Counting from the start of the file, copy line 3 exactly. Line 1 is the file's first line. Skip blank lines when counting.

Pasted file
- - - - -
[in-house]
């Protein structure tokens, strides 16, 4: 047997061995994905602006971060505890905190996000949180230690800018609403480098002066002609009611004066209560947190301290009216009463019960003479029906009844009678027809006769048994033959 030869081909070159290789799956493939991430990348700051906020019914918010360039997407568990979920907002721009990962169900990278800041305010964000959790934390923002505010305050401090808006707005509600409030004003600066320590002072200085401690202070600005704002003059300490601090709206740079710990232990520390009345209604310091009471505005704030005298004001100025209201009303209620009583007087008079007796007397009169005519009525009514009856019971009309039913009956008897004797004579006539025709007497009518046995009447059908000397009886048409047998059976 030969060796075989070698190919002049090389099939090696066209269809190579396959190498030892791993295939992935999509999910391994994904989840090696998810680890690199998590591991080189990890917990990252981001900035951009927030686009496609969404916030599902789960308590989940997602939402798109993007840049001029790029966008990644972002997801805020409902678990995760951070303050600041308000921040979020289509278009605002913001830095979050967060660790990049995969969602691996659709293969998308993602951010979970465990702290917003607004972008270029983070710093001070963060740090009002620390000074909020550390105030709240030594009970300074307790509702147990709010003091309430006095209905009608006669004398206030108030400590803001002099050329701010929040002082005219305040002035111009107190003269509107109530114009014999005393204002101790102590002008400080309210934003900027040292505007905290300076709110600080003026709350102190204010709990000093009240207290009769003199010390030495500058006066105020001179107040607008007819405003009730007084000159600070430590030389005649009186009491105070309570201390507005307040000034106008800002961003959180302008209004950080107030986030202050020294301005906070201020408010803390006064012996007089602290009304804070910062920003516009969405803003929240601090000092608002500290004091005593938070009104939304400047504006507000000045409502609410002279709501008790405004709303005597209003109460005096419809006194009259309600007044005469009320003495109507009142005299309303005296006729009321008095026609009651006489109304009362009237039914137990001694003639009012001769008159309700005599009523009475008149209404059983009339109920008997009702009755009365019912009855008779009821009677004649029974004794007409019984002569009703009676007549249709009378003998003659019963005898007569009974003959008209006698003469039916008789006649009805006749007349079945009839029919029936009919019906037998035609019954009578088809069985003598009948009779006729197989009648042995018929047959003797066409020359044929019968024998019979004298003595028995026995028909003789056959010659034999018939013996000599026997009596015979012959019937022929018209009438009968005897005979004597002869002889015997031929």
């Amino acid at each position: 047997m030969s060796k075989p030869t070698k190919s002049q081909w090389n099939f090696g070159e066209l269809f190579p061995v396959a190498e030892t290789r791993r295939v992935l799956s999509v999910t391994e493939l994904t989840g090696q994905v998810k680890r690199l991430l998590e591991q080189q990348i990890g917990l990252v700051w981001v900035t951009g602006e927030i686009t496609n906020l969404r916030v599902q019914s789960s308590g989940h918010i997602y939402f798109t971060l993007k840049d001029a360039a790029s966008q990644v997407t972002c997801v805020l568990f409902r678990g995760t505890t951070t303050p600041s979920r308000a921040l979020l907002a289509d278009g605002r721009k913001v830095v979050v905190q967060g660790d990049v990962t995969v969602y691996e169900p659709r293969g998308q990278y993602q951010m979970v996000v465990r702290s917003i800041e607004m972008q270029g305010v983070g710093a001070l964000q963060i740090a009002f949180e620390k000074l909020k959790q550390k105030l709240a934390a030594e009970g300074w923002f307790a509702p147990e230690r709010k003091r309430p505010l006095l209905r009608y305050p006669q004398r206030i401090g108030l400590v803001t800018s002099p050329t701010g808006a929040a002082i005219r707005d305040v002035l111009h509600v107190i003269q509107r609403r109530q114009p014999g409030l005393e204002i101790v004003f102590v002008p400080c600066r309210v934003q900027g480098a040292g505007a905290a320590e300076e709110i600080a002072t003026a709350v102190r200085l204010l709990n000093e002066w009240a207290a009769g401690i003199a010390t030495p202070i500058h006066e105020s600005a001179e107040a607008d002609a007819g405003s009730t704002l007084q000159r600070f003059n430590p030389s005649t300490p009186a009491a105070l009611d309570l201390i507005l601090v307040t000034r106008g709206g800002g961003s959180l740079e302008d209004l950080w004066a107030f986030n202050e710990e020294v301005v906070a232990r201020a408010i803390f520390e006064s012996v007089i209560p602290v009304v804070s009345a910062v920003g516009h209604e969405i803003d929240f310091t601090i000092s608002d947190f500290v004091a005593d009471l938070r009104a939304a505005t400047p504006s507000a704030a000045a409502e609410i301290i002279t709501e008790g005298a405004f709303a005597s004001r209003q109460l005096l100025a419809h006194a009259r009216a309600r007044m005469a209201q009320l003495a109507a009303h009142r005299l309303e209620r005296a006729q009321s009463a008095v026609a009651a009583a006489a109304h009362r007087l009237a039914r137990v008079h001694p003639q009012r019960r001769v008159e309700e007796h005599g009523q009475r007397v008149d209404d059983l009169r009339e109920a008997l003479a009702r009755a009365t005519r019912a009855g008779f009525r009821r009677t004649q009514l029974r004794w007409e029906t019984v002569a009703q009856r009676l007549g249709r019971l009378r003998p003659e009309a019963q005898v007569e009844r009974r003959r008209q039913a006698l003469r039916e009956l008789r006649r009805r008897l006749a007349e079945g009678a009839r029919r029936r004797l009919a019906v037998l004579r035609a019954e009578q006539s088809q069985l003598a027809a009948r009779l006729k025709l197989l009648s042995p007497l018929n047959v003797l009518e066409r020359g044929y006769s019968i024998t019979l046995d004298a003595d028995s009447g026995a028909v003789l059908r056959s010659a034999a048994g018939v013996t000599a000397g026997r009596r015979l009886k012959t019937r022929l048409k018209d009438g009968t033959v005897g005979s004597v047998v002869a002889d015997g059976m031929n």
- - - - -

């Amino acid at each position: 047997m030969s060796k075989p030869t070698k190919s002049q081909w090389n099939f090696g070159e066209l269809f190579p061995v396959a190498e030892t290789r791993r295939v992935l799956s999509v999910t391994e493939l994904t989840g090696q994905v998810k680890r690199l991430l998590e591991q080189q990348i990890g917990l990252v700051w981001v900035t951009g602006e927030i686009t496609n906020l969404r916030v599902q019914s789960s308590g989940h918010i997602y939402f798109t971060l993007k840049d001029a360039a790029s966008q990644v997407t972002c997801v805020l568990f409902r678990g995760t505890t951070t303050p600041s979920r308000a921040l979020l907002a289509d278009g605002r721009k913001v830095v979050v905190q967060g660790d990049v990962t995969v969602y691996e169900p659709r293969g998308q990278y993602q951010m979970v996000v465990r702290s917003i800041e607004m972008q270029g305010v983070g710093a001070l964000q963060i740090a009002f949180e620390k000074l909020k959790q550390k105030l709240a934390a030594e009970g300074w923002f307790a509702p147990e230690r709010k003091r309430p505010l006095l209905r009608y305050p006669q004398r206030i401090g108030l400590v803001t800018s002099p050329t701010g808006a929040a002082i005219r707005d305040v002035l111009h509600v107190i003269q509107r609403r109530q114009p014999g409030l005393e204002i101790v004003f102590v002008p400080c600066r309210v934003q900027g480098a040292g505007a905290a320590e300076e709110i600080a002072t003026a709350v102190r200085l204010l709990n000093e002066w009240a207290a009769g401690i003199a010390t030495p202070i500058h006066e105020s600005a001179e107040a607008d002609a007819g405003s009730t704002l007084q000159r600070f003059n430590p030389s005649t300490p009186a009491a105070l009611d309570l201390i507005l601090v307040t000034r106008g709206g800002g961003s959180l740079e302008d209004l950080w004066a107030f986030n202050e710990e020294v301005v906070a232990r201020a408010i803390f520390e006064s012996v007089i209560p602290v009304v804070s009345a910062v920003g516009h209604e969405i803003d929240f310091t601090i000092s608002d947190f500290v004091a005593d009471l938070r009104a939304a505005t400047p504006s507000a704030a000045a409502e609410i301290i002279t709501e008790g005298a405004f709303a005597s004001r209003q109460l005096l100025a419809h006194a009259r009216a309600r007044m005469a209201q009320l003495a109507a009303h009142r005299l309303e209620r005296a006729q009321s009463a008095v026609a009651a009583a006489a109304h009362r007087l009237a039914r137990v008079h001694p003639q009012r019960r001769v008159e309700e007796h005599g009523q009475r007397v008149d209404d059983l009169r009339e109920a008997l003479a009702r009755a009365t005519r019912a009855g008779f009525r009821r009677t004649q009514l029974r004794w007409e029906t019984v002569a009703q009856r009676l007549g249709r019971l009378r003998p003659e009309a019963q005898v007569e009844r009974r003959r008209q039913a006698l003469r039916e009956l008789r006649r009805r008897l006749a007349e079945g009678a009839r029919r029936r004797l009919a019906v037998l004579r035609a019954e009578q006539s088809q069985l003598a027809a009948r009779l006729k025709l197989l009648s042995p007497l018929n047959v003797l009518e066409r020359g044929y006769s019968i024998t019979l046995d004298a003595d028995s009447g026995a028909v003789l059908r056959s010659a034999a048994g018939v013996t000599a000397g026997r009596r015979l009886k012959t019937r022929l048409k018209d009438g009968t033959v005897g005979s004597v047998v002869a002889d015997g059976m031929n």